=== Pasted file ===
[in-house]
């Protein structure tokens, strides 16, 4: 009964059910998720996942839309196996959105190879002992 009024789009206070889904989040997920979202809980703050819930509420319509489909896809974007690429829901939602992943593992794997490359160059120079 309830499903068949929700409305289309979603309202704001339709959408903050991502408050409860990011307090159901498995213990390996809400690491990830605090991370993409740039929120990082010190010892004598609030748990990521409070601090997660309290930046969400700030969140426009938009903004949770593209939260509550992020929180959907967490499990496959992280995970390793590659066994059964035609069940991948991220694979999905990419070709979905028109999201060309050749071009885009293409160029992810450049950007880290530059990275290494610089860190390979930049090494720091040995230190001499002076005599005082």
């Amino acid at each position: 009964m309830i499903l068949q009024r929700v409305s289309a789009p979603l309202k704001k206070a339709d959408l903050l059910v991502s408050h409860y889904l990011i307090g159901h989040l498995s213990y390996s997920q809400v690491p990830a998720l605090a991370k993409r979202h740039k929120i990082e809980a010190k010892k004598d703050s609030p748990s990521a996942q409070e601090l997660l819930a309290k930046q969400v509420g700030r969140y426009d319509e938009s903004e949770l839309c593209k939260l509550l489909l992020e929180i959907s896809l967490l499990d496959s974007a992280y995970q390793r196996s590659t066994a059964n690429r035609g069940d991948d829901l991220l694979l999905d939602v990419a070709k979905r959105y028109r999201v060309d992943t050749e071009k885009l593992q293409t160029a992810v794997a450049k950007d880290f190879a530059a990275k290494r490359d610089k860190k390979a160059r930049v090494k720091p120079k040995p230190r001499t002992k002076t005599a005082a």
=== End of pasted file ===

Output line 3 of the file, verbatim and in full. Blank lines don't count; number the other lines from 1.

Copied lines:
């Amino acid at each position: 009964m309830i499903l068949q009024r929700v409305s289309a789009p979603l309202k704001k206070a339709d959408l903050l059910v991502s408050h409860y889904l990011i307090g159901h989040l498995s213990y390996s997920q809400v690491p990830a998720l605090a991370k993409r979202h740039k929120i990082e809980a010190k010892k004598d703050s609030p748990s990521a996942q409070e601090l997660l819930a309290k930046q969400v509420g700030r969140y426009d319509e938009s903004e949770l839309c593209k939260l509550l489909l992020e929180i959907s896809l967490l499990d496959s974007a992280y995970q390793r196996s590659t066994a059964n690429r035609g069940d991948d829901l991220l694979l999905d939602v990419a070709k979905r959105y028109r999201v060309d992943t050749e071009k885009l593992q293409t160029a992810v794997a450049k950007d880290f190879a530059a990275k290494r490359d610089k860190k390979a160059r930049v090494k720091p120079k040995p230190r001499t002992k002076t005599a005082a």